The Official Online Weekly Newspaper of NAHB
The small business lending legislation (H.R. 5297) signed into law last week by President Barack Obama includes $12 billion in tax breaks designed to help the small business community.
Of note to home builders, the legislation includes several tax incentives that will help their bottom line:
- Increased Section 179 Expensing. For 2010 and 2011, the bill increases the amount of investments that businesses are eligible to write off to $500,000 and raises the level of investments at which the write-off phases out to $2 million. Prior to passage of the bill, the expensing limit was $250,000 this year and only $25,000 in 2011.
This means that a business that buys up to $2 million in new equipment this year and next can immediately write off the first $500,000 of its purchases. Businesses that invest more than $2 million have their $500,000 allowance limit reduced by one dollar for each dollar exceeding the $2 million limit.
- A New Deduction of Health Insurance Costs for Self-Employed. Making an exception to current law, this provision allows small business owners to deduct the cost of health insurance incurred in 2010 for themselves and their family members when calculating their self-employment taxes.
- Tax Relief and Simplification for Cell Phone Deductions. The legislation changes rules so that beginning this year, the use of cell phones can be deducted or depreciated like other business property, without onerous recordkeeping requirements.
- A Five-Year Carryback of General Business Credits. The new law allows certain small businesses to carry back up to five years their general business credits — including the Section 42 Low-Income Housing Tax Credit and the Section 45L New Energy Efficient Home Credit — to offset taxes paid in prior years, providing them an immediate refund this year by filing an amended tax return.
The provision also allows these credits to offset Alternative Minimum Tax liability in prior tax years. This applies to general business credits for those sole proprietorships, partnerships, S Corporations, LLCs and C corporations with $50 million or less in average annual gross receipts.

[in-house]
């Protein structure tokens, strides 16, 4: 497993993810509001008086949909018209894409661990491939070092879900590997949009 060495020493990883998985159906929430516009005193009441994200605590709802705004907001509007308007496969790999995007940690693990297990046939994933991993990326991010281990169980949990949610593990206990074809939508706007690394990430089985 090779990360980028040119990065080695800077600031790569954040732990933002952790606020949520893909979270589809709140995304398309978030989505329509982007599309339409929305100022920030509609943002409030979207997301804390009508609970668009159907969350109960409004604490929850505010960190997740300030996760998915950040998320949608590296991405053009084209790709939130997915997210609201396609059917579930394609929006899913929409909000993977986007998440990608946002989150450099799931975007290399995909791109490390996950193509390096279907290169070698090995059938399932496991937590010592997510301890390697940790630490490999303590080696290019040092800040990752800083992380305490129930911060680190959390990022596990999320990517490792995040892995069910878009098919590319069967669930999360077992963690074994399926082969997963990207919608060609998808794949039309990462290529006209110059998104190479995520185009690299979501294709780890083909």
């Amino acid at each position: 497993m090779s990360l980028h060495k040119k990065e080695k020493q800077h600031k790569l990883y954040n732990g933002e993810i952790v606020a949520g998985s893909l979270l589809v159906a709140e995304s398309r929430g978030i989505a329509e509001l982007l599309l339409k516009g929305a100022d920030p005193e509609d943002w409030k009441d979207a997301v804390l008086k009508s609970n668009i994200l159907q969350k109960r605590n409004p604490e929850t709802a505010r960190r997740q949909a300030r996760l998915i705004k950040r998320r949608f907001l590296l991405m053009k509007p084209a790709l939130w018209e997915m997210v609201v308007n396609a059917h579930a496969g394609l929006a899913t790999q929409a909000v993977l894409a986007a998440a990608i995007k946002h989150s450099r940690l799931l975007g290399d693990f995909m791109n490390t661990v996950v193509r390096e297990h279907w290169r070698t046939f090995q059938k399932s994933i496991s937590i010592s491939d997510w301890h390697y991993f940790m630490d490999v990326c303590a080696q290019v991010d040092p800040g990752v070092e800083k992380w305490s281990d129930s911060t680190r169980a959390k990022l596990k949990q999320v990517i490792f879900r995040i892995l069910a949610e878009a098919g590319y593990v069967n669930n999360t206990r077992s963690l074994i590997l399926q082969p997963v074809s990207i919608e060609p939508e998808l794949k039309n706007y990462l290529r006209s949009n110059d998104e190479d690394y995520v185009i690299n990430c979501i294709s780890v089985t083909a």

- Zero Taxes on Capital Gains From Key Small Business Investments. Under the American Recovery and Reinvestment Act of 2009, 75% of capital gains on key small business investments this year were excluded from taxes. The legislation temporarily puts in place a provision for the rest of 2010 to eliminate all capital gains taxes on these investments if they are held for five years.
- Extension of 50% Bonus Depreciation. Under the Recovery Act, Congress temporarily allowed businesses to recover the costs of certain capital expenditures made in 2008 and 2009 more quickly than under ordinary depreciation schedules by permitting those businesses to immediately write off 50% of the cost of certain depreciable property (rental residential real estate, in general, is excluded) placed in service in those years. The new law extends the provision for 50% bonus depreciation through 2010.
- An Increase in the Deduction for Start-Up Expenditures. Under current law, taxpayers may deduct up to $5,000 in business start-up expenditures. The amount that a business may deduct is reduced by the amount by which start-up expenditures exceed $50,000. For 2010 only, the new law increases the amount of start-up expenditures that entrepreneurs can deduct from their taxes to $10,000, subject to a $60,000 phase-out threshold.
Many of these provisions apply to investments or costs expended in 2010, and businesses should work with a tax professional to ensure that they gain the appropriate tax benefit for actions that they may have taken earlier this year.
For more information on the tax incentives included in H.R. 5297, e-mail Robert Dietz at NAHB or call him at 800-368-5242, x8285.